As mentioned above the course was quite hard work but as I had already been guiding for 6 years I didn’t have to worry so much about guiding techniques although of course it was good to have some refresher training to get rid of bad habits I had acquired!
Apart from the project mentioned above students also have to take two practical guiding exams – one in St John’s Gate and one on the streets of Islington – plus a written exam under university exam conditions.
St John’s Gate which was the venue for our internal exam had been on my “to visit” list for years – I had never quite found the time to fit it in. However having now studied the place in depth and visited on numerous occasions I would say don’t delay and visit it whenever you are able. Guided tours generally take place on Tuesdays, Fridays and Saturdays but during July, August and September tours are additionally taking place on Sundays. Hopefully I will soon be on the tour rota myself. Details of tours can be found on their website.
The Clerkenwell and Islington guiding course takes place at the University of Westminster at their campus opposite Madame Tussaud’s and whilst you’re a student there you can use their amazing library which is open 24 hours a day! Admittedly as the university is in Westminster the Westminster selection was slightly better than the Islington offering but they have reference books such as Pinks’ History of Clerkenwell which is prohibitively expensive to buy as it is now out of print. If however you are looking to buy secondhand books I would recommend contacting Hawk Norton who is selling his personal collection of London history books. I bought a rather “distressed” copy of Pinks (it was in two physical halves) for a fraction of the usual cost. Londonist recently featured an article about Hawk’s collection and it is worth emailing him to get an up-to-date catalogue before you make an appointment to visit. On my one visit there (so far) I bought as many books as I could carry and spent £100!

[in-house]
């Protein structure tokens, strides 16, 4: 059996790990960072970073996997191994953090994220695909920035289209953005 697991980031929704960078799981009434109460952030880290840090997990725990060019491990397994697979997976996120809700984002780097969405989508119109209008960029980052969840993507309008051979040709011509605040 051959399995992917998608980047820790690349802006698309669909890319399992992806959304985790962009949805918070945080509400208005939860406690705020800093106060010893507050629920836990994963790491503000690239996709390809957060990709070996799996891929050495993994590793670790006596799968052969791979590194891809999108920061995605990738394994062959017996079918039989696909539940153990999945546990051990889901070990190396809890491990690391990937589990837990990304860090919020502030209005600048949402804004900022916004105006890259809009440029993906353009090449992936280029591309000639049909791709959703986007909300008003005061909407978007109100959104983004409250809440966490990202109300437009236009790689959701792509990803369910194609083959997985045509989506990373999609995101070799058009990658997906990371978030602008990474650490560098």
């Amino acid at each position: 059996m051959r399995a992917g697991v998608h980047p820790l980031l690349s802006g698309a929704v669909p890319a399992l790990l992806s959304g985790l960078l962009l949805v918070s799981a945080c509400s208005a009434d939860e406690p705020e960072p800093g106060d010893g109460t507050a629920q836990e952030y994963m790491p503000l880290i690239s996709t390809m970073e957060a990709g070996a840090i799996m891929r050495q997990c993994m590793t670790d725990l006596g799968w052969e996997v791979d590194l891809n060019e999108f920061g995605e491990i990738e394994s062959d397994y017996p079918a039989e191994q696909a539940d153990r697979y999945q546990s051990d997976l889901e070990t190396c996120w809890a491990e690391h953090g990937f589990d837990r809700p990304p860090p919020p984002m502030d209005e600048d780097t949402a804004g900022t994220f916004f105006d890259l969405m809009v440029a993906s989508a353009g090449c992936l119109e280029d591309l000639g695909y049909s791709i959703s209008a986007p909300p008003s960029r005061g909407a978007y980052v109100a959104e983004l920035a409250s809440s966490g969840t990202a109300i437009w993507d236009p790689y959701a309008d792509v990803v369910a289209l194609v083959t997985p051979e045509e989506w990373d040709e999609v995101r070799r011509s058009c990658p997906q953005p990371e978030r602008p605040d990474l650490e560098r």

Clerkenwell and Islington certainly has so much to offer in terms of potential for walks off the beaten track and I am so looking forward to sharing what I have learned with my clients.
I hope I have whetted your appetite and you now want to apply for this course. On qualifying you will be awarded a Diploma of Special Study in Tour Guiding (Clerkenwell and Islington) and once you have joined the Clerkenwell and Islington Guiding Association you will receive the aforementioned badge and will be covered by public liability insurance.
The question now is will I do another course? If I do it is likely to be the newish Camden course but I don’t believe in doing two in a row and will leave it a couple of years so I have had time to consolidate what I have learned and start guiding in Clerkenwell and Islington.
Update December 2016: Apply now to join the Clerkenwell & Islington Guiding course at the University of Westminster. The new course starts in January 2017. More details and how to apply can be found here
The author of this blog (Joanna Moncrieff) is a qualified City of Westminster and
Clerkenwell and Islington Tour Guide.
Details of all her walks are listed here
To sign up to Joanna’s mailing list click here
Follow on Twitter @wwalks
or like on Facebook
Yesterday whilst in Victoria for an optician’s appointment I decided on the spur of the moment to go up the tower inside Westminster Cathedral. Why have I never done this before! There is a fabulous view from the top (well not quite the top) where you can see the amazing unsupported domes of the Cathedral on one of the 4 views but there is so much more to see too.